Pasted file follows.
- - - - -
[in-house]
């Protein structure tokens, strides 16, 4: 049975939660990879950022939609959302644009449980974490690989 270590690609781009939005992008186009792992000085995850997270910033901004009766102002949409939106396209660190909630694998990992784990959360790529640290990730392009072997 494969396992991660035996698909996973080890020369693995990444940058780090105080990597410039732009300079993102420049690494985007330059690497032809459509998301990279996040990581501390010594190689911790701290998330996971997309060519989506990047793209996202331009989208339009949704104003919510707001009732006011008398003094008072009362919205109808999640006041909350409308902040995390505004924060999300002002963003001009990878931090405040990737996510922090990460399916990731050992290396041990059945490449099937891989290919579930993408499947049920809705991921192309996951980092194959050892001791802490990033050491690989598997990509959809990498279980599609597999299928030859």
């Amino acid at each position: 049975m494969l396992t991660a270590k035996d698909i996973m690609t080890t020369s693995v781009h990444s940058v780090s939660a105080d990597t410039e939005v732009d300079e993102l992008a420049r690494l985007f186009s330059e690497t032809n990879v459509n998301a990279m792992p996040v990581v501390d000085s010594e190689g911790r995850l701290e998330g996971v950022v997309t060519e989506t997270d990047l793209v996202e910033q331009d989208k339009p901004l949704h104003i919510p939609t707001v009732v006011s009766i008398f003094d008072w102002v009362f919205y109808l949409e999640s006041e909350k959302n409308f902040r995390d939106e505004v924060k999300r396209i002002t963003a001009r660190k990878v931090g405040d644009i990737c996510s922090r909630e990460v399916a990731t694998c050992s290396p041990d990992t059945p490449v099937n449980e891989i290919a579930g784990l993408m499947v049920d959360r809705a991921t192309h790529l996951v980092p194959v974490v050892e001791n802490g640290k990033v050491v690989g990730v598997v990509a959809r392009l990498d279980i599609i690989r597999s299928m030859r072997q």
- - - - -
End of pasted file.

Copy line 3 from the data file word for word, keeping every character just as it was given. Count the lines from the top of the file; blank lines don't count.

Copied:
């Amino acid at each position: 049975m494969l396992t991660a270590k035996d698909i996973m690609t080890t020369s693995v781009h990444s940058v780090s939660a105080d990597t410039e939005v732009d300079e993102l992008a420049r690494l985007f186009s330059e690497t032809n990879v459509n998301a990279m792992p996040v990581v501390d000085s010594e190689g911790r995850l701290e998330g996971v950022v997309t060519e989506t997270d990047l793209v996202e910033q331009d989208k339009p901004l949704h104003i919510p939609t707001v009732v006011s009766i008398f003094d008072w102002v009362f919205y109808l949409e999640s006041e909350k959302n409308f902040r995390d939106e505004v924060k999300r396209i002002t963003a001009r660190k990878v931090g405040d644009i990737c996510s922090r909630e990460v399916a990731t694998c050992s290396p041990d990992t059945p490449v099937n449980e891989i290919a579930g784990l993408m499947v049920d959360r809705a991921t192309h790529l996951v980092p194959v974490v050892e001791n802490g640290k990033v050491v690989g990730v598997v990509a959809r392009l990498d279980i599609i690989r597999s299928m030859r072997q």